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On short fiction

Interview April 2004 by Kelly Jane Torrance.

K.T: There seem to be fewer and fewer venues to publish short stories. Women's magazines, for example, used to publish stories, and most of them don't any more. Venues like the Saturday Evening Post no longer exist. Why is this the case? Are people just less interested in reading short fiction?

G.H.: I think this has been the case for over fifty years, and the reason is TV. Mass-magazine-market short fiction was, whether literary or "commercial," pretty journalistic, in the sense that it was published for its pertinence to the current lifestyles—or wished-for lifestyles—of the middle-class readership of the day. In that sense, it was doing the same thing the nonfiction articles were doing.

K.T.: Novels seem to be more marketable, publishable.

G.H.: They are.

K.T.: How many first-time authors are able to publish short story collections?

G.H.: Small publishers still publish short fiction, and more lately big ones will, since they have often bought the rights to the novel they hope will follow and have done this so the small press doesn't get the jump on the fine new author by doing the same.

K.T.: Have you felt more pressure to publish novels?

G.H.: Absolutely.

K.T.: In a way, this seems odd. This is supposedly the "MTV Generation," with short attention spans. You'd think this would make short stories more popular, not less.

G.H.: No, TV and the Internet have easily consumed those short time spans that formerly might have been devoted to reading short stories. It's easier to watch a half hour TV show than to read a short story.

The strength of novels is that nothing else enables you to submerge yourself in an imagined world over several days, or even weeks, and to be able to enter and leave that world according to your own schedule and even to carry the thing (the book) around with you, if you want. This audience control of access plus the portability give novels a big advantage over soap operas, which also offer submersion over time. When technology comes up with something with the access and portability of novels that doesn't require the effort of reading, it will replace the novel. Meanwhile all mass literary hope rests with the novel.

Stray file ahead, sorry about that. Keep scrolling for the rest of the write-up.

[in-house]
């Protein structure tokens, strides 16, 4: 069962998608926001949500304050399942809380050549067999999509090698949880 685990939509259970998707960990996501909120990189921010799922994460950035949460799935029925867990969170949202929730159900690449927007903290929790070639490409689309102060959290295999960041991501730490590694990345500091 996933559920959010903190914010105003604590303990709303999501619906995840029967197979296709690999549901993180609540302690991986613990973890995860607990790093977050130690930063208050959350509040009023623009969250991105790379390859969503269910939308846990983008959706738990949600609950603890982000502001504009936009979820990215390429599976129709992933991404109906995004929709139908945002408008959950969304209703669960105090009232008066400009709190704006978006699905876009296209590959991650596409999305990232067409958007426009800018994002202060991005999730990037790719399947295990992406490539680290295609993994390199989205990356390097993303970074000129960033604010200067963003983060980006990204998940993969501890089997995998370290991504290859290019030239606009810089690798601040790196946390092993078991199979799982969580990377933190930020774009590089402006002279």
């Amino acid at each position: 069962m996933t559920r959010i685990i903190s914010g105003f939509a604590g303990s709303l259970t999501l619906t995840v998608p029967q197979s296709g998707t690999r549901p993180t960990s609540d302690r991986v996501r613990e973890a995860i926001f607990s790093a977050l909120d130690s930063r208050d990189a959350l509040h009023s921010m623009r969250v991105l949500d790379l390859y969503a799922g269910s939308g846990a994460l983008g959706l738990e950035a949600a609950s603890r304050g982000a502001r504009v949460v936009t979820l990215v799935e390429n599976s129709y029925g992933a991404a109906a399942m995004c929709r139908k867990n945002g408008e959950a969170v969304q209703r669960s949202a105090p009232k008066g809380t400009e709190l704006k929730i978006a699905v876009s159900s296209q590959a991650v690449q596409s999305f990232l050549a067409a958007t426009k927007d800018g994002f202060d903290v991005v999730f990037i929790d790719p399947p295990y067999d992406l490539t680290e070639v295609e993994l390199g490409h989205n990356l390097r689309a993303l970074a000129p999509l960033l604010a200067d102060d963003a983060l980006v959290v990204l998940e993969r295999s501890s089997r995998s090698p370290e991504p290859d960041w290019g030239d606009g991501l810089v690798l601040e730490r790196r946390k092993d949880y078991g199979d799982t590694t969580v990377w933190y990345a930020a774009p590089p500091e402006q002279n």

K.T.: What is the quality of short fiction now? Is it mostly MFA students writing short stories, and do many have a student quality to them?

G.H.: Yes, it's largely originating in the writing workshops, but this means it's not slick in that O'Hara-Parker-Cheever-Salinger-etc. way, but generally younger, serious/literary, and not so necessarily urban. The latest fashion is trailer-trash short fiction. more generally, there has been over the past twenty years, I think, a movement away from the epiphany story to something rougher and more autobiographically raw, i.e., toward autobiographical nonfiction. Also of course toward fiction by members of ethnic minorities. This was Frank O'Connor's argument in The Lonely Voice: short fiction is about people at the margins; the novel addresses the mainstream middle class.

K.T.: People have argued that a smaller market means tough competition and the stories that are published are thus of a better quality. Do you think there's anything to this?

G.H.: Good story collections continue to be published. Fewer, so the mean level is higher, yes. But really it is striking that most fiction writers feel they need to move on to novels, so there are virtually no short story writers doing anything as ambitious and complex as Alice Munro was doing even twenty years ago. It feels like a 20-30-year-old's form, a beginning writer's form, a way for a young writer to announce their voice, their arrival, and it's become that as a result of the form losing its cultural niche.

K.T.: Do you have any experience with short story contests? I'm interested in the fact that most of these charge an entry fee. Do you see any problems with that? Also, I heard a rumor that Esquire actually didn't award a prize in its contest a few years ago because they didn't think any entry deserved to win.

G.H.: Yes, I've judged them. The fee is so the magazine can continue publishing. I have no problem with such fees. Good for Esquire.